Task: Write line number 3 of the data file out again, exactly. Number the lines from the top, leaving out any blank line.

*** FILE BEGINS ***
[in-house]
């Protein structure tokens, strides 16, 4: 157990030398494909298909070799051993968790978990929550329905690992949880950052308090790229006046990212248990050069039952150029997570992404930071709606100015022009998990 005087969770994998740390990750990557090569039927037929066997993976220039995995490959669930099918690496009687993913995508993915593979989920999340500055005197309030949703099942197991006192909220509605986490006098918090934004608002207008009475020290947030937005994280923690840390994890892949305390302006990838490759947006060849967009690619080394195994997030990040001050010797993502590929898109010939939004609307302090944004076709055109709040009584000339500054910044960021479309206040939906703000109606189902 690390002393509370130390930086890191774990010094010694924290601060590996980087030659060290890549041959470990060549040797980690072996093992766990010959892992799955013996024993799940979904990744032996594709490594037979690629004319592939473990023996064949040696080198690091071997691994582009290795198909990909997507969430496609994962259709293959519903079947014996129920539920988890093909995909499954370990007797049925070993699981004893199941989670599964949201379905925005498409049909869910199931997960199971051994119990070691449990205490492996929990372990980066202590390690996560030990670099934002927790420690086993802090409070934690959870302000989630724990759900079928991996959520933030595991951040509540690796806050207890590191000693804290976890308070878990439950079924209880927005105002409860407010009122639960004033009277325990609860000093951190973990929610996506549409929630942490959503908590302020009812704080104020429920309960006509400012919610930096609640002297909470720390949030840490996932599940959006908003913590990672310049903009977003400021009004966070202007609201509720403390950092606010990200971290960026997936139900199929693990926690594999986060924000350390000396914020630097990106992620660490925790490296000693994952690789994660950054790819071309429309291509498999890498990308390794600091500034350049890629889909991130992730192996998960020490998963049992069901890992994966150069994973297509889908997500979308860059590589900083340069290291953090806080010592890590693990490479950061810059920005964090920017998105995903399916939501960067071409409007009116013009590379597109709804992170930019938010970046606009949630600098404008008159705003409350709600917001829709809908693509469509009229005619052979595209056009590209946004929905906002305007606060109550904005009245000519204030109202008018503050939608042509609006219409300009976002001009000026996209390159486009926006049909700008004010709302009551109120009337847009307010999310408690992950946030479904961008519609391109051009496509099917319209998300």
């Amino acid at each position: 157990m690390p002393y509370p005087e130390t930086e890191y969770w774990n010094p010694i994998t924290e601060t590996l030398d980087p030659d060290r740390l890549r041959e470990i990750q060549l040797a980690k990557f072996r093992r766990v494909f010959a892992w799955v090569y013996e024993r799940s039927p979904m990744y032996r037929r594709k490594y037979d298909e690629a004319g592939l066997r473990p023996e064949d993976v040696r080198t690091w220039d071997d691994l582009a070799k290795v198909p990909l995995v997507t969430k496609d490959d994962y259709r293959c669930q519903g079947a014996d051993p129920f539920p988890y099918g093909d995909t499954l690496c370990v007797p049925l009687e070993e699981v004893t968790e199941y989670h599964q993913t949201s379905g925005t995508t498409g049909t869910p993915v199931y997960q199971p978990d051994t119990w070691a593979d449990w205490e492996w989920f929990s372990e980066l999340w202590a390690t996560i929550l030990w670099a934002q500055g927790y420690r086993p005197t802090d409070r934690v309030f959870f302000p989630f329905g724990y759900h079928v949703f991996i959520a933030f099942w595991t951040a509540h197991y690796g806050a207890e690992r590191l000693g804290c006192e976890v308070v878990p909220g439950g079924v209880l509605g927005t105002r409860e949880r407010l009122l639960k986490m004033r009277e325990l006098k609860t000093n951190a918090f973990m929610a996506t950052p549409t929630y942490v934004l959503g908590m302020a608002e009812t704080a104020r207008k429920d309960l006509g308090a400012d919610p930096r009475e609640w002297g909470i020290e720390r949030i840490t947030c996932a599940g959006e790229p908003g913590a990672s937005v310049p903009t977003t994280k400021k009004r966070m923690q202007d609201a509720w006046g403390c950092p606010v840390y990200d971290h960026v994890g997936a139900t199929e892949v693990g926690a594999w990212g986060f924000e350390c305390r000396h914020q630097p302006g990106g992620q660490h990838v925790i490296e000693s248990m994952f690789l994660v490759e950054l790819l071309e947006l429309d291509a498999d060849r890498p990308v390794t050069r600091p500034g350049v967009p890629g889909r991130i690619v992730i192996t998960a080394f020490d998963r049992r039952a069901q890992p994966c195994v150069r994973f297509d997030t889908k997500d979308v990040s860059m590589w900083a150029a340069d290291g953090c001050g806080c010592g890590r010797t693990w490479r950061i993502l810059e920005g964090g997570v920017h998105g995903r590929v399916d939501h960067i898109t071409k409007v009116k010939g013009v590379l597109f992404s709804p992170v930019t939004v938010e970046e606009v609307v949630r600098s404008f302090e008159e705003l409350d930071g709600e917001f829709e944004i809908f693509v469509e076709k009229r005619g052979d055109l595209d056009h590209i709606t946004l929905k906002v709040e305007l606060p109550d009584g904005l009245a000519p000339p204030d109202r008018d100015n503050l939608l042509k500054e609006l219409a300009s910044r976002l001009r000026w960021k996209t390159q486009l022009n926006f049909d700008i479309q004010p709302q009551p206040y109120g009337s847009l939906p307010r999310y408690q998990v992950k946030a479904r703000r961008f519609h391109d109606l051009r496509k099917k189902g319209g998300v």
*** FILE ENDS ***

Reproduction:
């Amino acid at each position: 157990m690390p002393y509370p005087e130390t930086e890191y969770w774990n010094p010694i994998t924290e601060t590996l030398d980087p030659d060290r740390l890549r041959e470990i990750q060549l040797a980690k990557f072996r093992r766990v494909f010959a892992w799955v090569y013996e024993r799940s039927p979904m990744y032996r037929r594709k490594y037979d298909e690629a004319g592939l066997r473990p023996e064949d993976v040696r080198t690091w220039d071997d691994l582009a070799k290795v198909p990909l995995v997507t969430k496609d490959d994962y259709r293959c669930q519903g079947a014996d051993p129920f539920p988890y099918g093909d995909t499954l690496c370990v007797p049925l009687e070993e699981v004893t968790e199941y989670h599964q993913t949201s379905g925005t995508t498409g049909t869910p993915v199931y997960q199971p978990d051994t119990w070691a593979d449990w205490e492996w989920f929990s372990e980066l999340w202590a390690t996560i929550l030990w670099a934002q500055g927790y420690r086993p005197t802090d409070r934690v309030f959870f302000p989630f329905g724990y759900h079928v949703f991996i959520a933030f099942w595991t951040a509540h197991y690796g806050a207890e690992r590191l000693g804290c006192e976890v308070v878990p909220g439950g079924v209880l509605g927005t105002r409860e949880r407010l009122l639960k986490m004033r009277e325990l006098k609860t000093n951190a918090f973990m929610a996506t950052p549409t929630y942490v934004l959503g908590m302020a608002e009812t704080a104020r207008k429920d309960l006509g308090a400012d919610p930096r009475e609640w002297g909470i020290e720390r949030i840490t947030c996932a599940g959006e790229p908003g913590a990672s937005v310049p903009t977003t994280k400021k009004r966070m923690q202007d609201a509720w006046g403390c950092p606010v840390y990200d971290h960026v994890g997936a139900t199929e892949v693990g926690a594999w990212g986060f924000e350390c305390r000396h914020q630097p302006g990106g992620q660490h990838v925790i490296e000693s248990m994952f690789l994660v490759e950054l790819l071309e947006l429309d291509a498999d060849r890498p990308v390794t050069r600091p500034g350049v967009p890629g889909r991130i690619v992730i192996t998960a080394f020490d998963r049992r039952a069901q890992p994966c195994v150069r994973f297509d997030t889908k997500d979308v990040s860059m590589w900083a150029a340069d290291g953090c001050g806080c010592g890590r010797t693990w490479r950061i993502l810059e920005g964090g997570v920017h998105g995903r590929v399916d939501h960067i898109t071409k409007v009116k010939g013009v590379l597109f992404s709804p992170v930019t939004v938010e970046e606009v609307v949630r600098s404008f302090e008159e705003l409350d930071g709600e917001f829709e944004i809908f693509v469509e076709k009229r005619g052979d055109l595209d056009h590209i709606t946004l929905k906002v709040e305007l606060p109550d009584g904005l009245a000519p000339p204030d109202r008018d100015n503050l939608l042509k500054e609006l219409a300009s910044r976002l001009r000026w960021k996209t390159q486009l022009n926006f049909d700008i479309q004010p709302q009551p206040y109120g009337s847009l939906p307010r999310y408690q998990v992950k946030a479904r703000r961008f519609h391109d109606l051009r496509k099917k189902g319209g998300v």